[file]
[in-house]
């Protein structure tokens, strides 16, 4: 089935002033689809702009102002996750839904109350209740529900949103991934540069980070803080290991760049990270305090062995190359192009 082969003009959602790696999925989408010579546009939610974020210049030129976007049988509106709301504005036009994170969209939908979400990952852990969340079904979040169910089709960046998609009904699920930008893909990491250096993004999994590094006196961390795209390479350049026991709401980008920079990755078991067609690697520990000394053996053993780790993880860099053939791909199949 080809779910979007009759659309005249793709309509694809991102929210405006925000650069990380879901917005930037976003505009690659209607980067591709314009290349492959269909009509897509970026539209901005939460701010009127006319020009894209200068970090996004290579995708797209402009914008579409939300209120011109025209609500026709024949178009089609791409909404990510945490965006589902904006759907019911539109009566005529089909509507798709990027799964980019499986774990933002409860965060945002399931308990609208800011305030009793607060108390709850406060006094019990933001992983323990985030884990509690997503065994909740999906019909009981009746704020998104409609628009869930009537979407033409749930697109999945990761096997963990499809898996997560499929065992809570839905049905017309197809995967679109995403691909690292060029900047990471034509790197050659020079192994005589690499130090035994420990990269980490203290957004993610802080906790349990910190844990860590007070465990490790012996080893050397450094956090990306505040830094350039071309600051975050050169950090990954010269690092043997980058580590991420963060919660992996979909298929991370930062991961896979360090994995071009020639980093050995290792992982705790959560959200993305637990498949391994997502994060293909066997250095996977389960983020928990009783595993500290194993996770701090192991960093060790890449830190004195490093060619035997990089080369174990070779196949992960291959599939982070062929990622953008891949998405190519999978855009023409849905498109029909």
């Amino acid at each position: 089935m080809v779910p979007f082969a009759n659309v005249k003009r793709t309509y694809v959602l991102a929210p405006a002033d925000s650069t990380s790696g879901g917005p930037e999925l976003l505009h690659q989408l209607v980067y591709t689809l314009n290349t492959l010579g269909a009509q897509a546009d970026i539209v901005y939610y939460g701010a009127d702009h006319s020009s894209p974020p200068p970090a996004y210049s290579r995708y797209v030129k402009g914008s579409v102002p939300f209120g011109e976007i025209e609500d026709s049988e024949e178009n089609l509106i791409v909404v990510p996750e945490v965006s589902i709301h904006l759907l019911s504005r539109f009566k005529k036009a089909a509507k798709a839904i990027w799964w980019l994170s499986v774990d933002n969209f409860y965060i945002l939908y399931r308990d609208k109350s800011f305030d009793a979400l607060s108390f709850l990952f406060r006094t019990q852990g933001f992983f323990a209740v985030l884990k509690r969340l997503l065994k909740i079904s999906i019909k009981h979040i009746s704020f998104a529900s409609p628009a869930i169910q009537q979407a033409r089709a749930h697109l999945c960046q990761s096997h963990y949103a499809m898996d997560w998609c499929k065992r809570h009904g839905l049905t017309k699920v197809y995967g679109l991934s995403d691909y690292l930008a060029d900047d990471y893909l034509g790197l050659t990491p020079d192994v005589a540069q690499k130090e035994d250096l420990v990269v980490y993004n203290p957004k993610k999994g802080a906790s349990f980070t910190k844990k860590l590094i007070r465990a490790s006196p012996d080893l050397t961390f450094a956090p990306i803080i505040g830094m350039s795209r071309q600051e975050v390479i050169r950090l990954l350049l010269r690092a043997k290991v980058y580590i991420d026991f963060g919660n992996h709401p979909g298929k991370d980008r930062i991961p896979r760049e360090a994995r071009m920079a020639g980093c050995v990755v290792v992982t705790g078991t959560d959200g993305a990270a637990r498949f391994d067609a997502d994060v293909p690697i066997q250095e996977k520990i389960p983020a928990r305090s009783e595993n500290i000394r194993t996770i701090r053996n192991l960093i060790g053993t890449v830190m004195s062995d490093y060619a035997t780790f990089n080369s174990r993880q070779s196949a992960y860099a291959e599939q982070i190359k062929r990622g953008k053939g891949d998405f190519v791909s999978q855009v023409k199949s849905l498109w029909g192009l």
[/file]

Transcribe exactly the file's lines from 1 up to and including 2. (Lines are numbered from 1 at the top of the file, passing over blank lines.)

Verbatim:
[in-house]
């Protein structure tokens, strides 16, 4: 089935002033689809702009102002996750839904109350209740529900949103991934540069980070803080290991760049990270305090062995190359192009 082969003009959602790696999925989408010579546009939610974020210049030129976007049988509106709301504005036009994170969209939908979400990952852990969340079904979040169910089709960046998609009904699920930008893909990491250096993004999994590094006196961390795209390479350049026991709401980008920079990755078991067609690697520990000394053996053993780790993880860099053939791909199949 080809779910979007009759659309005249793709309509694809991102929210405006925000650069990380879901917005930037976003505009690659209607980067591709314009290349492959269909009509897509970026539209901005939460701010009127006319020009894209200068970090996004290579995708797209402009914008579409939300209120011109025209609500026709024949178009089609791409909404990510945490965006589902904006759907019911539109009566005529089909509507798709990027799964980019499986774990933002409860965060945002399931308990609208800011305030009793607060108390709850406060006094019990933001992983323990985030884990509690997503065994909740999906019909009981009746704020998104409609628009869930009537979407033409749930697109999945990761096997963990499809898996997560499929065992809570839905049905017309197809995967679109995403691909690292060029900047990471034509790197050659020079192994005589690499130090035994420990990269980490203290957004993610802080906790349990910190844990860590007070465990490790012996080893050397450094956090990306505040830094350039071309600051975050050169950090990954010269690092043997980058580590991420963060919660992996979909298929991370930062991961896979360090994995071009020639980093050995290792992982705790959560959200993305637990498949391994997502994060293909066997250095996977389960983020928990009783595993500290194993996770701090192991960093060790890449830190004195490093060619035997990089080369174990070779196949992960291959599939982070062929990622953008891949998405190519999978855009023409849905498109029909």